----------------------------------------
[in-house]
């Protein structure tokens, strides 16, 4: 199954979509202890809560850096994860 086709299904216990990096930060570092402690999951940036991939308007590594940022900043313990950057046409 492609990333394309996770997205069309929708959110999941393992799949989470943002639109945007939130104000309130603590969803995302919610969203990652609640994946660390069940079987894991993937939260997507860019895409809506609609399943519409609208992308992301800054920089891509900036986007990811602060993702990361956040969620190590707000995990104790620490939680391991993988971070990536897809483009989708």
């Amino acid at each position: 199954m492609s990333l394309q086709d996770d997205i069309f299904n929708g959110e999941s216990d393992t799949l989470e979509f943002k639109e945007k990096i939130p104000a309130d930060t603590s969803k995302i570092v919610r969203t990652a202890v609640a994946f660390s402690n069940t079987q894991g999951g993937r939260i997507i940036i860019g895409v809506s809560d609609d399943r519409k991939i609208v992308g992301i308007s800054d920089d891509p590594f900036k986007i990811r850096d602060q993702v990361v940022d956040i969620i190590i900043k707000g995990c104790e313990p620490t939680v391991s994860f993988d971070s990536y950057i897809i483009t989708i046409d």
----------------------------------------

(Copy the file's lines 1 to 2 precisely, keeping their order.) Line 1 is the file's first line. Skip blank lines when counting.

[in-house]
């Protein structure tokens, strides 16, 4: 199954979509202890809560850096994860 086709299904216990990096930060570092402690999951940036991939308007590594940022900043313990950057046409 492609990333394309996770997205069309929708959110999941393992799949989470943002639109945007939130104000309130603590969803995302919610969203990652609640994946660390069940079987894991993937939260997507860019895409809506609609399943519409609208992308992301800054920089891509900036986007990811602060993702990361956040969620190590707000995990104790620490939680391991993988971070990536897809483009989708």